3. [Use of respiratory masks in healthcare workers].

    Science.gov (United States)

    Ciotti, C; Bouvet, E; Abiteboul, D

    2008-08-01

    Two different types of filtering respiratory masks are available in healthcare settings. The first ones are used to protect patients from droplets coming from the mouth of healthcare workers (HCW) and the second ones are protective masks. For the moment, we lack information regarding application of Ministry of Health recommendations and on adherence of HCW to mask use. Geres, the HCW exposure risk study group, and the INRS, are now conducting a survey in several hospitals in France to evaluate the use of respiratory masks in healthcare settings. Two phases are planned. Phase I is a self survey using a questionnaire for occupational doctors and hygienists and phase II includes three steps on HCW behavior: evaluation of knowledge and practice concerning respiratory masks, evaluation of respiratory mask use, evaluation of wear and fit test in a context of airborne isolation with a FFP1 and FFP2 respiratory mask. Phase I is finished and phase II is beginning. The first phase I data show that the Ministry's recommendations are observed: respiratory masks are available, written recommendations are present; information and training are organized for healthcare workers. Phase II results are not available yet.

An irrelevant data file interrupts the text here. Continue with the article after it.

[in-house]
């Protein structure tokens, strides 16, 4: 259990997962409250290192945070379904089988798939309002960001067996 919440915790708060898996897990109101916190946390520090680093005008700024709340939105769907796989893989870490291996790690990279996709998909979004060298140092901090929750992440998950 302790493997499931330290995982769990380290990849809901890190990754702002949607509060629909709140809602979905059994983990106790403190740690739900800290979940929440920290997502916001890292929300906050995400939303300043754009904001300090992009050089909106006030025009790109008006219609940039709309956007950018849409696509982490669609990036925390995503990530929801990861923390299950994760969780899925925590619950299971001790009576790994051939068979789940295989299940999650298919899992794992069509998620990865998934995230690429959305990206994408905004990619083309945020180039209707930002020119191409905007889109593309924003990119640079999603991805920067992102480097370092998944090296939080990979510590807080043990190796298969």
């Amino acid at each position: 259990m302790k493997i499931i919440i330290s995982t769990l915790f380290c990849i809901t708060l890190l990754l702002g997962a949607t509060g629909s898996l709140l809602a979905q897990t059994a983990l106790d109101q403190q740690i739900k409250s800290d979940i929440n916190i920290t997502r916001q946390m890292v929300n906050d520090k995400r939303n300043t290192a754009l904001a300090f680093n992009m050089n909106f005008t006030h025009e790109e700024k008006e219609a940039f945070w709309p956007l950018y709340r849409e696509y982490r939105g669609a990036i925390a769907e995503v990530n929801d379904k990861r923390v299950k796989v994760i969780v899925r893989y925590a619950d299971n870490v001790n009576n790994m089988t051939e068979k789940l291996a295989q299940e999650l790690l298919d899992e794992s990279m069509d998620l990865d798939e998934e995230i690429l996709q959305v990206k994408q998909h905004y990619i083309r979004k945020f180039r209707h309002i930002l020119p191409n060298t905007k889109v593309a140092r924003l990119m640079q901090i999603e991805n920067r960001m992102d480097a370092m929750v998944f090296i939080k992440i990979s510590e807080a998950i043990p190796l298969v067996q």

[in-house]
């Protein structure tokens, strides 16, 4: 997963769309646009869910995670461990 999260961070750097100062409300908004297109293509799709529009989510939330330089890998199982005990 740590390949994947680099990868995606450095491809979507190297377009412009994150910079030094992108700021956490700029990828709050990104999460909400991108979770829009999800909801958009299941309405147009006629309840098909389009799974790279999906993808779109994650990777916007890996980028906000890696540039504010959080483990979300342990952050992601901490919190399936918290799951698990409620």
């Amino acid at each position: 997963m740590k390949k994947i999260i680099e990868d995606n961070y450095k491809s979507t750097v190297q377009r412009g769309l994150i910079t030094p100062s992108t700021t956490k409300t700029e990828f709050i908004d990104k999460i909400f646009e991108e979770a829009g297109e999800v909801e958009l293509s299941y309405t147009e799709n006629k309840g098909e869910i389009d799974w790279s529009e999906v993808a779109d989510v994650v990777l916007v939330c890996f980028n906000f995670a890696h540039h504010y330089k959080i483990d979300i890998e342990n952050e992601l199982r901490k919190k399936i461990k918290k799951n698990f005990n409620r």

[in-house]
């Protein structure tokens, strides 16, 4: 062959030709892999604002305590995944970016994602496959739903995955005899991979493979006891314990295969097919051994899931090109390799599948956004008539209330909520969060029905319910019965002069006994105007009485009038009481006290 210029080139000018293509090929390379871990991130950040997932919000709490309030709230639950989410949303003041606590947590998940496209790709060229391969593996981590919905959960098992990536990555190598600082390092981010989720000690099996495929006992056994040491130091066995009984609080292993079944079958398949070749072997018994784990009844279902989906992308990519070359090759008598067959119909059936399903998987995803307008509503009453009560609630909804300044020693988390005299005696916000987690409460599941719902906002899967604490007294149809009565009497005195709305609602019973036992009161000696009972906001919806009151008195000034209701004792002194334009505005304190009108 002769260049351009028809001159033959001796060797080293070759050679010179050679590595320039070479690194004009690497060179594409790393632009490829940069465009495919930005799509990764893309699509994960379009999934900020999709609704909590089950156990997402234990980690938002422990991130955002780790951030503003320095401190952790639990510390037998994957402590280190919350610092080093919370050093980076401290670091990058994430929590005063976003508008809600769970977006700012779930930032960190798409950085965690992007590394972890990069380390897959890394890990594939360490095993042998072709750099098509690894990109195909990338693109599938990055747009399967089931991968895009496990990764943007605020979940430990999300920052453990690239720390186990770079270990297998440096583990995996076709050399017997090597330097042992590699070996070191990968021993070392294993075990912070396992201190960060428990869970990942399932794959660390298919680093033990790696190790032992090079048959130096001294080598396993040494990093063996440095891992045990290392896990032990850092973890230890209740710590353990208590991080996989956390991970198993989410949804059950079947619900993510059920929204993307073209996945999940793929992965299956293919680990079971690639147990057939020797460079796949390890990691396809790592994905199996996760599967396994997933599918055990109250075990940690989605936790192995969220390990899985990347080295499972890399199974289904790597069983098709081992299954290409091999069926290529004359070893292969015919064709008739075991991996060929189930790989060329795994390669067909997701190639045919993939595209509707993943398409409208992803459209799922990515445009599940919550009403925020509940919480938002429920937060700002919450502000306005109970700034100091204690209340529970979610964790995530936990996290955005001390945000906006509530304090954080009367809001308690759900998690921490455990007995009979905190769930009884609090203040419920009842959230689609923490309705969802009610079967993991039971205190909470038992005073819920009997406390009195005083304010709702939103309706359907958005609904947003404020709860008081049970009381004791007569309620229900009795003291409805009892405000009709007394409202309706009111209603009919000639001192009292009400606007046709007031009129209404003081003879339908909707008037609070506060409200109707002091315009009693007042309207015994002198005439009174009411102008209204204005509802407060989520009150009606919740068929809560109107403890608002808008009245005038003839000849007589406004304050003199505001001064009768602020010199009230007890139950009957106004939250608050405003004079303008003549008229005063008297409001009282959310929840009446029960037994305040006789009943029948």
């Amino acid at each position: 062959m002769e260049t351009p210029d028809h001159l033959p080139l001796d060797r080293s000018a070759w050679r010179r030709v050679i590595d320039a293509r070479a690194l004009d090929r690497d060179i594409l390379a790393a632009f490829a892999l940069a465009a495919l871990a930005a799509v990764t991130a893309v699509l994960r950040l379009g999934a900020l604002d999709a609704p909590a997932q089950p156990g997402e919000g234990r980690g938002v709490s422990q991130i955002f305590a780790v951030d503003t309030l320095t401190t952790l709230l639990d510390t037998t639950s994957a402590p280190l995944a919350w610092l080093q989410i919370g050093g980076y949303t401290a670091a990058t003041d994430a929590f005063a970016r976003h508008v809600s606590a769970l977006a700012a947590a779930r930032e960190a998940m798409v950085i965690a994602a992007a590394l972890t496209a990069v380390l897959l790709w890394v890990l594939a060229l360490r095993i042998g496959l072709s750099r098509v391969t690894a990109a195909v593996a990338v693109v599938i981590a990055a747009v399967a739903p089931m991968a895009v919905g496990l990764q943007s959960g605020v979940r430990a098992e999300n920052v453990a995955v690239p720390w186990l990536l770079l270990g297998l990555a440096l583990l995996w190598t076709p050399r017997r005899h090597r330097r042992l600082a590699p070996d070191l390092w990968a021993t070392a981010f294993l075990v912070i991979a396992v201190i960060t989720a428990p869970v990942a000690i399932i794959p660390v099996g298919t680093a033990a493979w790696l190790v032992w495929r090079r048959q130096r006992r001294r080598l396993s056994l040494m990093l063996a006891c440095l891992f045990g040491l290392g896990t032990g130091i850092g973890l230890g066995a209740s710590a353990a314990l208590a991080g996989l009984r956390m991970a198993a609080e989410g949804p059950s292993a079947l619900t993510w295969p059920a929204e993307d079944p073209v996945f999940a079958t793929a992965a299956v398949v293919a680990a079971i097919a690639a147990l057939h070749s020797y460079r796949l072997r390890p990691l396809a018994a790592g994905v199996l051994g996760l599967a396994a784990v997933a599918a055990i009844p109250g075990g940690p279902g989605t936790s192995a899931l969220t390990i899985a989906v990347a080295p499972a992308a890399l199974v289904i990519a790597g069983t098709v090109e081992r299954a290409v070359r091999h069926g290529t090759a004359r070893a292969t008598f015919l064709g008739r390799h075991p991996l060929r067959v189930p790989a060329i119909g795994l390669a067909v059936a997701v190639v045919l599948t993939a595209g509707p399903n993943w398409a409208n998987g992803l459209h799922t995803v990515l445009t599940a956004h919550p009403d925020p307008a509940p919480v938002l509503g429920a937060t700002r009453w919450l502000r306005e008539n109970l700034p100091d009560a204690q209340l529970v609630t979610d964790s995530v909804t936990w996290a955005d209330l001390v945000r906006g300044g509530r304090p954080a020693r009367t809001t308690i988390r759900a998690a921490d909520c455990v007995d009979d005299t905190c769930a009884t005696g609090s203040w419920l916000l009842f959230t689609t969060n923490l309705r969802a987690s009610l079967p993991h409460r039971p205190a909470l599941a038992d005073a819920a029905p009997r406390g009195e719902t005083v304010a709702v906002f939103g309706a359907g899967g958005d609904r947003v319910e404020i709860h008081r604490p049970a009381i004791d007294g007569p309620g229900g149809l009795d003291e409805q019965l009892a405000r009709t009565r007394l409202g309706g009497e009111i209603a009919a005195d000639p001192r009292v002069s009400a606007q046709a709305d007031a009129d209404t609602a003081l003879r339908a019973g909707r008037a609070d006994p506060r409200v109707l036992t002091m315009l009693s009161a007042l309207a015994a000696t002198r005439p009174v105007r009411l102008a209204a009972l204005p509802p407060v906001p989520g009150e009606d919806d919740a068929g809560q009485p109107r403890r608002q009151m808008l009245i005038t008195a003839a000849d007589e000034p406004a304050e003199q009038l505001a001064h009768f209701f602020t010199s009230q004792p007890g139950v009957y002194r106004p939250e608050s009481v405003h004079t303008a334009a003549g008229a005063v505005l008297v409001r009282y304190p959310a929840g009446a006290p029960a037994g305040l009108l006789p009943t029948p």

4. Effects of the combination of respiratory muscle training and abdominal drawing-in maneuver on respiratory muscle activity in patients with post-stroke hemiplegia: a pilot randomized controlled trial.

    Science.gov (United States)

    Kim, Chang-Yong; Lee, Jung-Sun; Kim, Hyeong-Dong; Kim, In-Seob

    2015-08-01

    No study has examined the effects of the combination of respiratory muscle training (RMT) and abdominal drawing-in maneuver (ADIM) on respiratory muscle activity and function in stroke patients during early pulmonary rehabilitation. The purpose of this study was to investigate the effects of RMT combined with ADIM on decreased respiratory muscle activity and function in patients with post-stroke hemiplegia. Thirty-seven subjects with post-stroke hemiplegia were randomly allocated to three groups; integrated training group (ITG), respiratory muscle training group (RMTG), and control group (CG). All of the subjects received routine therapy for stroke rehabilitation for 1 hour, five times a week for 6 weeks. Especially, the ITG received RMT using an incentive respiratory spirometer and ADIM using a Stabilizer, and the RMTG only received RMT using incentive respiratory spirometer for 15  minutes a day, five times a week for 6 weeks. Pulmonary function was evaluated using spirometry for measuring the forced vital capacity (FVC) and force expiratory volume in 1  second (FEV1). Additional surface electromyography (sEMG) analysis was included by measuring the respiratory muscle activity. Our results showed that changes between the pre- and post-test values of FVC (F = 12.50, P = 0.02) and FEV1 (F = 12.81, P = 0.01) (P hemiplegia.

  5. Respiratory insufficiency correlated strongly with mortality of rodents infected with West Nile virus.

    Science.gov (United States)

    Morrey, John D; Siddharthan, Venkatraman; Wang, Hong; Hall, Jeffery O

    2012-01-01